We undertake a first-principles analysis of the thermodynamics of a small
body near a black hole horizon. In particular, we study the paradigmatic system
of a quantum ideal gas in a small box hovering over the Schwarzschild horizon.
We describe the gas in terms of free quantum fields, bosonic and fermionic,
massive and massless. We identify thermodynamic properties through the
microcanonical distribution. We first analyse the more general case of a box in
Rindler spacetime, and then specialize to the black hole case. The physics
depends strongly on the distance of the box from the horizon, which we treat as
a macroscopic thermodynamic variable. We find that the effective dimension of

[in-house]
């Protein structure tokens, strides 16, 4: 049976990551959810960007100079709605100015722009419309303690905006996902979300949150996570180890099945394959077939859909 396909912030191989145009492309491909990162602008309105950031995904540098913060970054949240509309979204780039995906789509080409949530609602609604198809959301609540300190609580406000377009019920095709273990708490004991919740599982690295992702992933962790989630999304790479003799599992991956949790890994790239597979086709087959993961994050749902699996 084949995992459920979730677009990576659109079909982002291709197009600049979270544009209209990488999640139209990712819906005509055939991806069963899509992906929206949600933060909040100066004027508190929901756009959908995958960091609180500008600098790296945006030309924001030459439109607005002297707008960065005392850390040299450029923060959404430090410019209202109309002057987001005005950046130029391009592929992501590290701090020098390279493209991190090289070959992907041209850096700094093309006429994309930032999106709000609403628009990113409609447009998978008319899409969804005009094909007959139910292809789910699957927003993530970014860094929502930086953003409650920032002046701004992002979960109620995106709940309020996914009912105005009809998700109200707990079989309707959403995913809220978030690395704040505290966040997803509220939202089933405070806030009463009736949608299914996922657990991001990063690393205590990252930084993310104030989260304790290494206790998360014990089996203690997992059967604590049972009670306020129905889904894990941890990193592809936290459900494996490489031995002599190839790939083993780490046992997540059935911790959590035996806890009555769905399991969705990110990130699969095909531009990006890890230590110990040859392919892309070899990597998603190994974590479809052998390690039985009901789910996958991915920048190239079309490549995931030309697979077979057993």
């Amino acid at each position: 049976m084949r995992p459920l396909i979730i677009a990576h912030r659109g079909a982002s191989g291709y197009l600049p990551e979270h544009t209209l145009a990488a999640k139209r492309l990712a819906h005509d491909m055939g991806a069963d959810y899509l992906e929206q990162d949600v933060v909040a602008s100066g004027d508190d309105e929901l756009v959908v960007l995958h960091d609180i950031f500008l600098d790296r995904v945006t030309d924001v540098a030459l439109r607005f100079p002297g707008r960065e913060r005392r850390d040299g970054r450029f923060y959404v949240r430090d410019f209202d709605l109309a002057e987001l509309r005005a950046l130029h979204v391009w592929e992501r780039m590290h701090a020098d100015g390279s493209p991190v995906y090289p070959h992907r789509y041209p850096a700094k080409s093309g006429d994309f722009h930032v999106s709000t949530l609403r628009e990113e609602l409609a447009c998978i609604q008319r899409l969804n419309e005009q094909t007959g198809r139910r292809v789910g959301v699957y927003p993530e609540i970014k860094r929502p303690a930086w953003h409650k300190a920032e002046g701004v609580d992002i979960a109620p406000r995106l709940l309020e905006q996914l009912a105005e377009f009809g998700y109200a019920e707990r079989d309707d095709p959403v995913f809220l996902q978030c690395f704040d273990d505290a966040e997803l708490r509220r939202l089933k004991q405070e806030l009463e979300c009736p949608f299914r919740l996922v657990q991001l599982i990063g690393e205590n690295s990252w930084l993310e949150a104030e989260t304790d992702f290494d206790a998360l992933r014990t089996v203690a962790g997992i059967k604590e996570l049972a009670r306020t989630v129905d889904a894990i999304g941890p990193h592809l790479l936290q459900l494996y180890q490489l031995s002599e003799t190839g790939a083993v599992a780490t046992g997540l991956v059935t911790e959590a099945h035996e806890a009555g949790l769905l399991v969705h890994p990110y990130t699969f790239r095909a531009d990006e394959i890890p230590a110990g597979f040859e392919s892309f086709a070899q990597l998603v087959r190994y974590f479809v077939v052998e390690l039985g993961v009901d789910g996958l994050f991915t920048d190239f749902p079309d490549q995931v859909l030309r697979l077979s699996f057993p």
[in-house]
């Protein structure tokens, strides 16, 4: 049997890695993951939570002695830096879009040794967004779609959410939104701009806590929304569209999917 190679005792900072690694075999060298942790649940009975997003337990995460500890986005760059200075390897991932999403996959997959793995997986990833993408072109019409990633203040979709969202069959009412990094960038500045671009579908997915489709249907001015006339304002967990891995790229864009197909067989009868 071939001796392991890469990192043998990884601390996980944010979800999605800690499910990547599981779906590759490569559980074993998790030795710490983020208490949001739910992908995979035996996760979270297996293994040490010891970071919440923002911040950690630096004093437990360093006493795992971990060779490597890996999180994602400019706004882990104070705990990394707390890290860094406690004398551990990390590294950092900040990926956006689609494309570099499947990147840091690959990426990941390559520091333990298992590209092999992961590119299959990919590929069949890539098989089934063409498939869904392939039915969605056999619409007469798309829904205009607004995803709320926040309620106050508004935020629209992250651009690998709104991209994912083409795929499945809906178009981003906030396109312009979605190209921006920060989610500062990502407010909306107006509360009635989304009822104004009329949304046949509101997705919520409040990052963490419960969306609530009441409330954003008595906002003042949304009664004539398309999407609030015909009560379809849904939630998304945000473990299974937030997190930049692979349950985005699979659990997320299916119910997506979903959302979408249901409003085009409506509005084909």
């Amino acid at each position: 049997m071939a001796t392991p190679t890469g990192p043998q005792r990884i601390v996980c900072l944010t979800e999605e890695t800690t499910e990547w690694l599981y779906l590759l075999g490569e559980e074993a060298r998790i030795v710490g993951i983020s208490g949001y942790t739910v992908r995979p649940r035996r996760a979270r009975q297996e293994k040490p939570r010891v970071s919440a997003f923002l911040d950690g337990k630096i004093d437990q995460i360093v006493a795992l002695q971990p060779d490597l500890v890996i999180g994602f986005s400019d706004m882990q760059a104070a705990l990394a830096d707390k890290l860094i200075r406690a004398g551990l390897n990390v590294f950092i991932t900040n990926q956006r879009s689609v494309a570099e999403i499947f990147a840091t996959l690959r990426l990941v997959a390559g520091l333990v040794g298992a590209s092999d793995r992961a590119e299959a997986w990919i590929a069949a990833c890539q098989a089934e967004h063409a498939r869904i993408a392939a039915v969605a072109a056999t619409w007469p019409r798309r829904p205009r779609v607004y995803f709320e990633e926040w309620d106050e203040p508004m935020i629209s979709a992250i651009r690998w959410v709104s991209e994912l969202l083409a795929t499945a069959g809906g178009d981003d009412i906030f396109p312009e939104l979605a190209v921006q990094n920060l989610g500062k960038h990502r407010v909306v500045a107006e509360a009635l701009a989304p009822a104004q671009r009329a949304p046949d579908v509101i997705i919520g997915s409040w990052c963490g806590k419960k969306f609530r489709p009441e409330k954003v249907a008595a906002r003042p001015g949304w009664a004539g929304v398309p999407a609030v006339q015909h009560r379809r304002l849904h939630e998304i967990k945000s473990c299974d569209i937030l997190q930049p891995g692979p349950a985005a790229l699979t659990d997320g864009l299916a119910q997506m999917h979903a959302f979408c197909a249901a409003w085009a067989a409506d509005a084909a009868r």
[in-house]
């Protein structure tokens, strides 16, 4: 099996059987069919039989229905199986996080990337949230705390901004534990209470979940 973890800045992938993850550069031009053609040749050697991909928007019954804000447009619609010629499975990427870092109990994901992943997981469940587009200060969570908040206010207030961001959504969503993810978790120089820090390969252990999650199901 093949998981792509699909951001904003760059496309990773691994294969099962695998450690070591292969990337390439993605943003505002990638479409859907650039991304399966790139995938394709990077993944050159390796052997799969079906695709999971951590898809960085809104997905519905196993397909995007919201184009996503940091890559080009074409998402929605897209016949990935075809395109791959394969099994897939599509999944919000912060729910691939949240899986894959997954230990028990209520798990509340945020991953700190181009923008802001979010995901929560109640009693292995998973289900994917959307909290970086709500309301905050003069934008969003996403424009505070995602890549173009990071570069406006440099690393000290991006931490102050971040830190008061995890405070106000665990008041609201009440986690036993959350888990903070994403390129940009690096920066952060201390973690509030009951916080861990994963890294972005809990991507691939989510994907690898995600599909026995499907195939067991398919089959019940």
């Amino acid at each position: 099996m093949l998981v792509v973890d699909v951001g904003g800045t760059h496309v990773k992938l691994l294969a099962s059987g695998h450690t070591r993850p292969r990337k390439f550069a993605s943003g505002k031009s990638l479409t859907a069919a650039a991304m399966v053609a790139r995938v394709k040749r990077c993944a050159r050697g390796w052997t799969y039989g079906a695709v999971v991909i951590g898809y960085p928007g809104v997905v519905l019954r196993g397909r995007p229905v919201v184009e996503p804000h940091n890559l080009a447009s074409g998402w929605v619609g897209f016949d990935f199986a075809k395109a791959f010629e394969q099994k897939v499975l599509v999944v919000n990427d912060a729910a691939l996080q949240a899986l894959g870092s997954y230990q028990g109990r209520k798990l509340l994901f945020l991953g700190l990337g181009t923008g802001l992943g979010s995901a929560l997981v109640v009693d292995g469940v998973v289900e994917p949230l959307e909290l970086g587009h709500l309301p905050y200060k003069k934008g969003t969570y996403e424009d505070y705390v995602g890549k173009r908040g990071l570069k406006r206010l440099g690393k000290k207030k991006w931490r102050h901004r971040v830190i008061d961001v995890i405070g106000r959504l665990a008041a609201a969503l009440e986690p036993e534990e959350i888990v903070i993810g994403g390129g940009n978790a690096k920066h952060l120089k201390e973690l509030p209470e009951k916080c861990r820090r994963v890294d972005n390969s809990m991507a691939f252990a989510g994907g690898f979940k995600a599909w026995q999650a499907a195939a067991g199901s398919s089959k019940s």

the system transitions from three-dimensional to two-dimensional as we approach
the horizon, that Bekenstein’s bound fails when the box is adiabatically
lowered towards the black hole, and that the pressure is highly anisotropic.
The pressure difference between the upper and lower wall leads to an effective
force that must be added to the gravitational acceleration. We also show that
the approximation of quantum fields propagating on a fixed background for
matter breaks down when the system is brought to microscopic distances from the
horizon, in which case backreaction effects must be included.